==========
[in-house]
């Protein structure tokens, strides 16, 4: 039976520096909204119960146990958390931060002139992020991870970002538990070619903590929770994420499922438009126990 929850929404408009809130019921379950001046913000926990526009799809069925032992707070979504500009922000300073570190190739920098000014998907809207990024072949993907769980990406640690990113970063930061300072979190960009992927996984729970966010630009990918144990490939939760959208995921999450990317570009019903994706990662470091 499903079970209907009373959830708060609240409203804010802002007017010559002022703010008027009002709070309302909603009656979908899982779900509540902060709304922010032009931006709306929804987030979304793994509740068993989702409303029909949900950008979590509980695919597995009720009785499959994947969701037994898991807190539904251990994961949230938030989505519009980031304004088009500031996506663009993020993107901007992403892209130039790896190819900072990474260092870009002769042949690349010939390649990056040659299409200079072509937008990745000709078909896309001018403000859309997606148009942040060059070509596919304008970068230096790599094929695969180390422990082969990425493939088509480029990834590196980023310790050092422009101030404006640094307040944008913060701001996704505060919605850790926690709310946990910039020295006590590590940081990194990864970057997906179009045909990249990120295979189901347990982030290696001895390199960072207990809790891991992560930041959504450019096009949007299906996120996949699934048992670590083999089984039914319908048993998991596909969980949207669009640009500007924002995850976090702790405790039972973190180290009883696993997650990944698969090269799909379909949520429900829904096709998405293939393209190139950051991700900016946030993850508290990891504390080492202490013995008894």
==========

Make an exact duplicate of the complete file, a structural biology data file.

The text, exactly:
[in-house]
């Protein structure tokens, strides 16, 4: 039976520096909204119960146990958390931060002139992020991870970002538990070619903590929770994420499922438009126990 929850929404408009809130019921379950001046913000926990526009799809069925032992707070979504500009922000300073570190190739920098000014998907809207990024072949993907769980990406640690990113970063930061300072979190960009992927996984729970966010630009990918144990490939939760959208995921999450990317570009019903994706990662470091 499903079970209907009373959830708060609240409203804010802002007017010559002022703010008027009002709070309302909603009656979908899982779900509540902060709304922010032009931006709306929804987030979304793994509740068993989702409303029909949900950008979590509980695919597995009720009785499959994947969701037994898991807190539904251990994961949230938030989505519009980031304004088009500031996506663009993020993107901007992403892209130039790896190819900072990474260092870009002769042949690349010939390649990056040659299409200079072509937008990745000709078909896309001018403000859309997606148009942040060059070509596919304008970068230096790599094929695969180390422990082969990425493939088509480029990834590196980023310790050092422009101030404006640094307040944008913060701001996704505060919605850790926690709310946990910039020295006590590590940081990194990864970057997906179009045909990249990120295979189901347990982030290696001895390199960072207990809790891991992560930041959504450019096009949007299906996120996949699934048992670590083999089984039914319908048993998991596909969980949207669009640009500007924002995850976090702790405790039972973190180290009883696993997650990944698969090269799909379909949520429900829904096709998405293939393209190139950051991700900016946030993850508290990891504390080492202490013995008894």